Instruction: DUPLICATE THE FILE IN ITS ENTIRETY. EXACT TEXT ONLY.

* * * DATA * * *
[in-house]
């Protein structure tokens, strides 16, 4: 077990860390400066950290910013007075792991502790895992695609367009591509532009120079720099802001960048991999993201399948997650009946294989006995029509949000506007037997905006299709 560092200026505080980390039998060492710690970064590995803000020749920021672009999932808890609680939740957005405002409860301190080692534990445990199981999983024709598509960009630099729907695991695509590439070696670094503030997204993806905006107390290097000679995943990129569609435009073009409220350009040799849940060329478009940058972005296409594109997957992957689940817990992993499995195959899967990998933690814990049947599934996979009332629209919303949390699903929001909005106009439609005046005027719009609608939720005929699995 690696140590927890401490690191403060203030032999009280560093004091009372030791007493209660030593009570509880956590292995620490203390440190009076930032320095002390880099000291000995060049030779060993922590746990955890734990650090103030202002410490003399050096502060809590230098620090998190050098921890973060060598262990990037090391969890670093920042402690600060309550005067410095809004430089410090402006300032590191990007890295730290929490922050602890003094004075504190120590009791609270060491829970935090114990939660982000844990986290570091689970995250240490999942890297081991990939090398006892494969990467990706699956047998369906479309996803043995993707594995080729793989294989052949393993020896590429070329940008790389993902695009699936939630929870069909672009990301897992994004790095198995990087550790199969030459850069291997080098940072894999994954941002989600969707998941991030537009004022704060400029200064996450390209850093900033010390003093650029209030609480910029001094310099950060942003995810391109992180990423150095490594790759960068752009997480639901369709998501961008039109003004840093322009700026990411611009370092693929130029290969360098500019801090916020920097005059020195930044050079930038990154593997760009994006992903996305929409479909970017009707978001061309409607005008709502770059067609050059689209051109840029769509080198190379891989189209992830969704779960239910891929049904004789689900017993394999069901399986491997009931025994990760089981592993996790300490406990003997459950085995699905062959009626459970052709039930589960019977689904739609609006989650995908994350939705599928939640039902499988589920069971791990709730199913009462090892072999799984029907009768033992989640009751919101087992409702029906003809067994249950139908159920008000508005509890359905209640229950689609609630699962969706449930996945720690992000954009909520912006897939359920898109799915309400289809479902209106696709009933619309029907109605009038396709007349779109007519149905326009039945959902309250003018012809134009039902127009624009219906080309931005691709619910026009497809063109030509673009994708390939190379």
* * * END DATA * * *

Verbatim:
[in-house]
């Protein structure tokens, strides 16, 4: 077990860390400066950290910013007075792991502790895992695609367009591509532009120079720099802001960048991999993201399948997650009946294989006995029509949000506007037997905006299709 560092200026505080980390039998060492710690970064590995803000020749920021672009999932808890609680939740957005405002409860301190080692534990445990199981999983024709598509960009630099729907695991695509590439070696670094503030997204993806905006107390290097000679995943990129569609435009073009409220350009040799849940060329478009940058972005296409594109997957992957689940817990992993499995195959899967990998933690814990049947599934996979009332629209919303949390699903929001909005106009439609005046005027719009609608939720005929699995 690696140590927890401490690191403060203030032999009280560093004091009372030791007493209660030593009570509880956590292995620490203390440190009076930032320095002390880099000291000995060049030779060993922590746990955890734990650090103030202002410490003399050096502060809590230098620090998190050098921890973060060598262990990037090391969890670093920042402690600060309550005067410095809004430089410090402006300032590191990007890295730290929490922050602890003094004075504190120590009791609270060491829970935090114990939660982000844990986290570091689970995250240490999942890297081991990939090398006892494969990467990706699956047998369906479309996803043995993707594995080729793989294989052949393993020896590429070329940008790389993902695009699936939630929870069909672009990301897992994004790095198995990087550790199969030459850069291997080098940072894999994954941002989600969707998941991030537009004022704060400029200064996450390209850093900033010390003093650029209030609480910029001094310099950060942003995810391109992180990423150095490594790759960068752009997480639901369709998501961008039109003004840093322009700026990411611009370092693929130029290969360098500019801090916020920097005059020195930044050079930038990154593997760009994006992903996305929409479909970017009707978001061309409607005008709502770059067609050059689209051109840029769509080198190379891989189209992830969704779960239910891929049904004789689900017993394999069901399986491997009931025994990760089981592993996790300490406990003997459950085995699905062959009626459970052709039930589960019977689904739609609006989650995908994350939705599928939640039902499988589920069971791990709730199913009462090892072999799984029907009768033992989640009751919101087992409702029906003809067994249950139908159920008000508005509890359905209640229950689609609630699962969706449930996945720690992000954009909520912006897939359920898109799915309400289809479902209106696709009933619309029907109605009038396709007349779109007519149905326009039945959902309250003018012809134009039902127009624009219906080309931005691709619910026009497809063109030509673009994708390939190379």